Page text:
MSMA: Legislature to vote on education budget

Maine School Management Association

May 14, 2009

Legislature to vote on education budget

The Legislature is expected to vote on the proposed biennial budget next week,  including school aid that keeps districts at the levels promised in their 279s for 2009-2010 and language allowing expansion of the laptop program into the high school – a plan the Education Committee says should come with the warning “buyer beware.”

There also is language in the budget that sets the Insured Value Factor for private academies at 5 percent of tuition or $500 per student, whichever is less.

The proposed budget also establishes a penalty reserve fund, where penalties taken from school districts that did not vote to consolidate, as required by law, will be held in reserve until next year, when the commissioner will recommend how to disperse them. That amount is estimated at $5.3 million.

That figure does not include penalties for the 17 districts that voted for consolidation, but their partners did not. A bill working its way through the Legislature would exempt them from the penalty provision.

GPA levels

State General Purpose Aid for schools is actually being cut in the budget, but for this year and next, federal stimulus money is making up most of the difference.

That means the 279s sent out to school districts for the current fiscal year and next will be honored. The big drop off comes in 2010-2011, when aid drops by 55 million from the previous year, even with federal stimulus money. That drop-off could get worse if the state’s financial situation does.

The numbers show:

    For the current fiscal year, GPA was cut to $956 million, but the cut was made up with $27 million in federal funds for a total of $983 million in fiscal year 2009.
    For fiscal year 2010, GPA is set at $947 million. Another $43 million in federal stimulus money is being added in on top of $11.6 million in federal special education funds for a total of just over $1 billion.
    For fiscal year 2011, GPA is cut to $887 million, and it is hoped that federal stimulus money of $59 million can be added in to bring the total to $946 million. That number could change if the revenue forecast for the biennium changes.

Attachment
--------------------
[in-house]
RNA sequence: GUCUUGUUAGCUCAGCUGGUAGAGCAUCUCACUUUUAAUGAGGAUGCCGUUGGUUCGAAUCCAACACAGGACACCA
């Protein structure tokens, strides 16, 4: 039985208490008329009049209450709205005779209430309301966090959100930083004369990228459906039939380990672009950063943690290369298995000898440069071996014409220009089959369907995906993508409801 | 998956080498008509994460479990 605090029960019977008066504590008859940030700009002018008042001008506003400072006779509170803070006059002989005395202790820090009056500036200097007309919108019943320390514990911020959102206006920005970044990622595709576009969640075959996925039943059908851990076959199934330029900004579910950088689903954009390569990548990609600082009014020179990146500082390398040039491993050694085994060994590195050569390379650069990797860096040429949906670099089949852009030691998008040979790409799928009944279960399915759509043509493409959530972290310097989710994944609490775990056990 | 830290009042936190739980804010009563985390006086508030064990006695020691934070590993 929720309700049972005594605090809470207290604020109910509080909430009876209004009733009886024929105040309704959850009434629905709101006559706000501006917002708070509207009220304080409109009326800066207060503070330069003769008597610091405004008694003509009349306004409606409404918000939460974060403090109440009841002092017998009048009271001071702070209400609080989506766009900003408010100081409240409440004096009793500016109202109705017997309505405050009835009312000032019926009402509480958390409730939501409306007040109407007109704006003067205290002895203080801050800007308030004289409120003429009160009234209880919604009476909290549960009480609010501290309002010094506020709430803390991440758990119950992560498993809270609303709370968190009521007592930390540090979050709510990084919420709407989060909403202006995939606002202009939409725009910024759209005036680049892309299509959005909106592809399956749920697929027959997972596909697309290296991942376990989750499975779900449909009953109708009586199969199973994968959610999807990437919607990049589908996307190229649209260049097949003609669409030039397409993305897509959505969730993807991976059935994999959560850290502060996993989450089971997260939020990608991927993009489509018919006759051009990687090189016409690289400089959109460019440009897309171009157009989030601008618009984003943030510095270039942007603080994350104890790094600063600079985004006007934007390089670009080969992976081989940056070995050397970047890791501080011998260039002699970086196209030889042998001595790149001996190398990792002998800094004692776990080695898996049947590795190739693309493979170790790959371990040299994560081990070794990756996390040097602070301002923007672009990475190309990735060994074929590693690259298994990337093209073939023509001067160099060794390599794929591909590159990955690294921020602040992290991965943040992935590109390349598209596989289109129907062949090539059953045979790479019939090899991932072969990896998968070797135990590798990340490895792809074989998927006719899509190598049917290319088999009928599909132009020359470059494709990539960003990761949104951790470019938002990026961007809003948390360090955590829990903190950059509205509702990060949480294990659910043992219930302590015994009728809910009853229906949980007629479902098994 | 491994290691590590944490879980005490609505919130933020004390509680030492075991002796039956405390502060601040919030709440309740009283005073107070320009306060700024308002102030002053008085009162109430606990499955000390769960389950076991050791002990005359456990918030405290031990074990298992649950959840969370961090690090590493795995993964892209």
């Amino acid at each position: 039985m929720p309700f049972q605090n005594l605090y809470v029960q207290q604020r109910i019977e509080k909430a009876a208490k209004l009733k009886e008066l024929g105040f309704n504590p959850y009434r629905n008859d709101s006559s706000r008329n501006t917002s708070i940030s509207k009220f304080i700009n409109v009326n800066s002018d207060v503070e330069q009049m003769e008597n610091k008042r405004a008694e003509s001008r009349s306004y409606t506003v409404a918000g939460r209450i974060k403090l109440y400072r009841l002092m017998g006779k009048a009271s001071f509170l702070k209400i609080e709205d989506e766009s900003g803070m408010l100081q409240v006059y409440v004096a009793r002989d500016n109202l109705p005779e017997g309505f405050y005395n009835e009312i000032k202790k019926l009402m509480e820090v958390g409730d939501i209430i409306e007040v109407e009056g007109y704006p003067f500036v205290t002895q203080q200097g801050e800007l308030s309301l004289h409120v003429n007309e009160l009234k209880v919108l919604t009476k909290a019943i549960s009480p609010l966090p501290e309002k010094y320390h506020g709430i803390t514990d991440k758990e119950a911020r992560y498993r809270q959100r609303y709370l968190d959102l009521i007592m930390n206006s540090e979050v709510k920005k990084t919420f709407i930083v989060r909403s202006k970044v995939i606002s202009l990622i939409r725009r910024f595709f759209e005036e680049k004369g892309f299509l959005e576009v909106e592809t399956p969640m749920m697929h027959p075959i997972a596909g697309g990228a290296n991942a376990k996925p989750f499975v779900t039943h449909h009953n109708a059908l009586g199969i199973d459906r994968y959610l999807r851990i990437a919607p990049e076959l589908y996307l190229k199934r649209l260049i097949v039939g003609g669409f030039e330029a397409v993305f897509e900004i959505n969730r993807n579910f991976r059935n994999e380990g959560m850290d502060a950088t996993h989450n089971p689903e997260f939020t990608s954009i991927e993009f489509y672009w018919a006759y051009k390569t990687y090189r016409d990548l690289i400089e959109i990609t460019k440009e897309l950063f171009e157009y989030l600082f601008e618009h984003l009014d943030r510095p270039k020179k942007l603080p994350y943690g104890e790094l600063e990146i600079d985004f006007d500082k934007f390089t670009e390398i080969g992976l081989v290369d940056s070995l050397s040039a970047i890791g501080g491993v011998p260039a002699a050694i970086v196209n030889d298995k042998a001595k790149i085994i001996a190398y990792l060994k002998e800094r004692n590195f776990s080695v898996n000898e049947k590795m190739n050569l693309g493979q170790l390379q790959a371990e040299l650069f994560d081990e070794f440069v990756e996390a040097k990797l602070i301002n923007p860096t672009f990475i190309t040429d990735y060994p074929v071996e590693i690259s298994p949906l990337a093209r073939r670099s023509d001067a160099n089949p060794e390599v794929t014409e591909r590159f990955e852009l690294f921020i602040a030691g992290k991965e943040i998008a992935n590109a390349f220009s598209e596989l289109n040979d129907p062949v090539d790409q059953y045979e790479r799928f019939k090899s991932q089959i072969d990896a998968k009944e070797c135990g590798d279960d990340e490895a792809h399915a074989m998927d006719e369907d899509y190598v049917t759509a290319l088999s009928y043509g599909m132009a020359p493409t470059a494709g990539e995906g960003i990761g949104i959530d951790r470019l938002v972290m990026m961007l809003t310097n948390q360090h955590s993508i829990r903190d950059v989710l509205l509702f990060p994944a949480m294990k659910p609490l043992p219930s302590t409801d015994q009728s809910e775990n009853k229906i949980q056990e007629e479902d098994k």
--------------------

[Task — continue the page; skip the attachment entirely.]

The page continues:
Education Commissioner Susan Gendron had initially said the $11.6 million in special education money being used to help fill the hole in 2009-2010 was money districts had not drawn down in 2006, 2007 and 2008. The budget now says that money will come from federal IDEA accounts, but is not specific about the source.

It is also not clear what base will be used by the Legislature in fiscal year 2012 for General Purpose Aid. While the 2011 GPA appropriation will be $887 million, the state could revert back to the current fiscal year base of $956 million. That decision will be discussed by the Appropriations Committee.

Laptop concerns

The proposed expansion of the laptop program to the high school, which would be authorized but not mandated in the budget, generated much debate in the Education Committee.

Technology is essential in today’s schools, legislators said, but they were concerned about the price tag, particularly in the current economy.

The proposal, which would upgrade all middle school laptops and add new ones to the high school, has an estimated price of $100 million over four years, if all schools participate. It is contingent on school districts deciding to sign up for the plan.

In its report on the budget to the Appropriations Committee, the Education Committee wrote:

“Due to the significant state budget shortfalls in the current year and into the near-term future, the Education and Cultural Affairs Committee does not support using GPA funds for the expansion of the laptop program. However, we recognize that this proposal offers local school units the option of voluntarily participating.”

“Our recommendation to local school units is caveat emptor or ‘let the buyer beware’ as local school unit officials should be aware of the state and local funding requirements to expand this program at this time,” the report said.

IVF rate

On the Insured Value Factor paid by school districts sending students to private academies, the committee supported a plan from the Department of Education that keeps the payment at 5 percent of tuition – down from 10 percent in fiscal year 2008 – and caps it at $500.

The proposed language in the budget says schools sending students to a private school will not be required to pay an IVF greater than 5 percent of the schools tuition rate or $500 per student, whichever is less.

The proposal also says the state will recognize 100 percent of that IVF payment in its allocation under the Essential Programs and Service funding formula. The state had cut that allocation to 20 percent in fiscal year 2009.